Some people also do well with the bottom watering method. To do this, place your pot in a deep tray full of water, and keep the water topped off. The soil will absorb water from the bottom drainage holes. 

Humidity and Temperature

These plants like high humidity. Keep your maidenhair fern well away from vents and drafts, heaters, or anything that expels dry air, or you’ll wind up with a dried-out pot of leaves in no time!

Unless you live in a very humid area, you’ll almost certainly want to set it up with its own personal humidifier and/or pebble tray to keep it moist.

Temperatures around 70 degrees Fahrenheit work best, but never let it drop below 60 degrees Fahrenheit, or it will kill your fern! 


You’ll need to water this plant often, which can flush nutrients from the soil, so you’ll want to fertilizer regularly as well. I like to use Indoor Plant Food each time I water, or even every other time. 


I wouldn’t try to take cuttings of this plant, but you can propagate by separating the root ball into smaller plants. When you repot, gently cut or pull the root ball apart into smaller plants with at least a couple stems each. Then, repot them and care for them as normal.

Since this is a fern, you can also propagate using spores! (Fun fact: ferns produce spores, not seeds.) 

how to care for a maidenhair fern

If you start to see little brown spots underneath the leaves, you can cut off a few fronds and sandwich them between two slips of paper for a few days until the spores drop off the leaves. Then, spread the spores over moist soil in a pot and cover the top with cling wrap. In a few weeks, you’ll new plants starting to grow!


Here are the most common issues you’ll see when you’re learning how to care for maidenhair ferns.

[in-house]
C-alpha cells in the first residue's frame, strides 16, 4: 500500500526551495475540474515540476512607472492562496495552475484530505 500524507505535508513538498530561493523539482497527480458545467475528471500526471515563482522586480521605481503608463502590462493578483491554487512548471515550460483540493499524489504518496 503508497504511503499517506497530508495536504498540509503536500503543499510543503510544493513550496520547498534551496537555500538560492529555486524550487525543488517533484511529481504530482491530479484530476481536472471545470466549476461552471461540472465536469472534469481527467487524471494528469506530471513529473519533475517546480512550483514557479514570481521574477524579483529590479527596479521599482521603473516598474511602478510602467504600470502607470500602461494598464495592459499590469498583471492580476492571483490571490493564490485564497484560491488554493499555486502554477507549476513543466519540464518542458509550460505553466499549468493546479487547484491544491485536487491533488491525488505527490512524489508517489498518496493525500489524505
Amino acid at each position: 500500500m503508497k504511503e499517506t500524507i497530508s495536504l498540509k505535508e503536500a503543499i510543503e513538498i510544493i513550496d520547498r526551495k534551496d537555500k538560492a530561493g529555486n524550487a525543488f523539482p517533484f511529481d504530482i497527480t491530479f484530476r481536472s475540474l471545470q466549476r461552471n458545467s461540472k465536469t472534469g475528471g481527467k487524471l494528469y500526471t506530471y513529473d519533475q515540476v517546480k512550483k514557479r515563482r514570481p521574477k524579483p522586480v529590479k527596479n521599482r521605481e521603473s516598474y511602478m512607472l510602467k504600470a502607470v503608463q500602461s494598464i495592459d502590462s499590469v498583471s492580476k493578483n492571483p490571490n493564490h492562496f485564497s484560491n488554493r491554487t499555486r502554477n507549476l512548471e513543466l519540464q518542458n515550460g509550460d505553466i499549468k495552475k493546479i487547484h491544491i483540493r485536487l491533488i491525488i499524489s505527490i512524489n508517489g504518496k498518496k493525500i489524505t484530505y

Yellowing leaves: Your plant is probably getting too little light (but increase carefully to avoid scorching)

Slow growth: Too little light. 

Dry leaves: Your plant is too dry. Try increasing humidity with a humidifier or pebble tray. Check the soil as well. If it feels at all dry to the touch, water immediately!

Note: If you accidentally let the plant dry out, you might be able to revive it. Remove any dead leads and give the soil a good soaking. The plant may start to grow new leaves to replace the dead ones within a few months. 

Dark brown leaves: Minerals in the water may be causing problems, so switch to distilled water (or leave tap water out overnight so the chlorine can evaporate.) Also, make sure your plant isn’t getting direct sunlight.

Maidenhair ferns can be challenging, but they’re so beautiful that it’s well worth learning to care for them! Once you get the light and water right, you’ll be well on your way to owning a beautiful, thriving fern that brings a touch of the temperate rainforests to your space. 

Have you ever cared for a maidenhair fern? How did it go? What are your tips for how to care for a maidenhair fern? Leave a comment and let us know!